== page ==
WHO rapped for protecting Chinese leader after choosing new name for latest COVID variant

The World Health Organization appears to have skipped two letters in the Greek alphabet in naming a new COVID-19 variant because the UN agency is once again being deferential to China, critics charge.

Top WHO officials met on Friday to discuss the emergence of the new variant which appears to have originated in South Africa after it was identified by the country’s health minister, Joe Phaahla. Researchers say it appears to also be the most heavily mutated thus far in the pandemic.

But as part of the meeting, WHO officials also sought to name the new variant — but in doing so have caused a new controversy, as some believe the agency skipped the letters because it sought to protect China.

According to reports, the next two letters in the Greek alphabet after ‘Delta,’ which, until now, was the latest variant, were “Nu” and “Xi,” but instead, WHO officials chose the next letter, “Omicron.”

Speculation on social media is that Nu was skipped to avoid confusion that there may be a ‘new’ variant of COVID, but Xi was passed over because it is identical to Chinese President Xi Jinping’s first name, at least visually.

In the past, Dr. Tedros Adhanom Ghebreyesus, WHO’s director-general, has been accused of downplaying the origin of COVID-19 to take criticism away from China while also praising Beijing’s early response as the virus spread even after it became apparent China had mishandled the outbreak.

Critics pounced on the global health agency for its choice of variant names.

“If the WHO is this scared of the Chinese Communist Party, how can they be trusted to call them out next time they’re trying to cover up a catastrophic global pandemic?” Sen. Ted Cruz (R-Texas) riffed.

“The experts™ skipping Xi variant name in the Greek alphabet so not to offend the country that started this sums this entire thing up perfectly. It can’t be topped,” conservative commentator Stephen L. Miller wrote.

Donald Trump Jr. ‘quoted’ Miller’s tweet and added: “As far as I’m concerned the original will always be the Xi variant.”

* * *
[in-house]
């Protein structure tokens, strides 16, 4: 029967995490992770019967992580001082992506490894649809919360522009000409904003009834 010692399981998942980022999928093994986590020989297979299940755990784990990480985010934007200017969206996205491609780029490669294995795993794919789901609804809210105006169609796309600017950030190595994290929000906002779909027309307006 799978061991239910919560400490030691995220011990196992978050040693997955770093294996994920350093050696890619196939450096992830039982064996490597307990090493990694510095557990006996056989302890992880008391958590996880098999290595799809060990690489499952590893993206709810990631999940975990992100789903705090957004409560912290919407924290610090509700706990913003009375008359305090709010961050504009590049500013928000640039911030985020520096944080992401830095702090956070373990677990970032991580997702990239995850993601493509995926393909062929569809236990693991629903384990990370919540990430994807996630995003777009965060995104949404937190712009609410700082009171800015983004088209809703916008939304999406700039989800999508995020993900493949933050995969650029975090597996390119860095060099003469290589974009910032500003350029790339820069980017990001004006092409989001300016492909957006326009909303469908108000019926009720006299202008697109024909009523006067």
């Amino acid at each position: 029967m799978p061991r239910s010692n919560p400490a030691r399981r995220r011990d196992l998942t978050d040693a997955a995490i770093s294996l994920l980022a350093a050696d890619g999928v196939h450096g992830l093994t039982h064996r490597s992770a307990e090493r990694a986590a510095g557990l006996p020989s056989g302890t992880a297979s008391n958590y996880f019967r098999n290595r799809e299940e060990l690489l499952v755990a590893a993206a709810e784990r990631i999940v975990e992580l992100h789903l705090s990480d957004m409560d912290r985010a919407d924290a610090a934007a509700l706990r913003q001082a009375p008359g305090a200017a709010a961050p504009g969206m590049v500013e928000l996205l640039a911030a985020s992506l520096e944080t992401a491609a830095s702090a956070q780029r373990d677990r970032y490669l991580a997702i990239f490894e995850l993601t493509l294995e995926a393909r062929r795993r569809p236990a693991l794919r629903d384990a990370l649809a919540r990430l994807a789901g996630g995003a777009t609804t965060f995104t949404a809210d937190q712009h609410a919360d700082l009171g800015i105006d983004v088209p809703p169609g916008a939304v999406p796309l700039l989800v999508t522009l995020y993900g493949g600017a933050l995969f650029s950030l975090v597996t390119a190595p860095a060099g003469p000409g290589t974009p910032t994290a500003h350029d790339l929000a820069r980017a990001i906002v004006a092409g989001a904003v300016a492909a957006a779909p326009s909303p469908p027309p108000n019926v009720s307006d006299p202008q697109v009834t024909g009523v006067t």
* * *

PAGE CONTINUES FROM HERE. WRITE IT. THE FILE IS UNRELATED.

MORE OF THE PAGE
Other users joked after some media outlets jumped the gun and began calling the South African variant “Nu” before WHO chose Omicron.

“As a letter enthusiast, I feel sad for Nu and Xi not getting their moments,” tweeted one user. “I get it, but it’s still a bummer.”

“No sorry we’re not calling the new COVID strain ‘nu variant’, are we?” wrote another user. “I refuse to have my Christmas cancelled by something that shares and [sic] epithet with a playlist featuring Limp Bizkit.”

Later, Miller wrote: “We can’t even take on generational and empirical evil anymore because the experts and elites in charge are afraid of an old lady getting punched in the Bronx. That’s where we’re at.”

The global health agency has been naming new COVID-19 variants using Greet letters such as Alpha, Beta, and Delta, noting on its website that it would “be easier and more practical to be discussed by non-scientific audiences.”

Omicron is the fifth variant of concern identified by the WHO that is linked to COVID-19. Lambda, Epsilon and Mu variants have also generated some interest and headlines.

However, Nu and Xi were not chosen for a couple of reasons, a WHO spokesperson told the New York Post.

“[For] Nu the reasoning was people would get confused thinking it was the new variant, rather than a name,” Dr. Margaret Harris told the paper. “And XI because it’s a common surname and we have agreed [to] naming rules that avoid using place names, people’s names, animal, etc. to avoid stigma.”

Jon Dougherty


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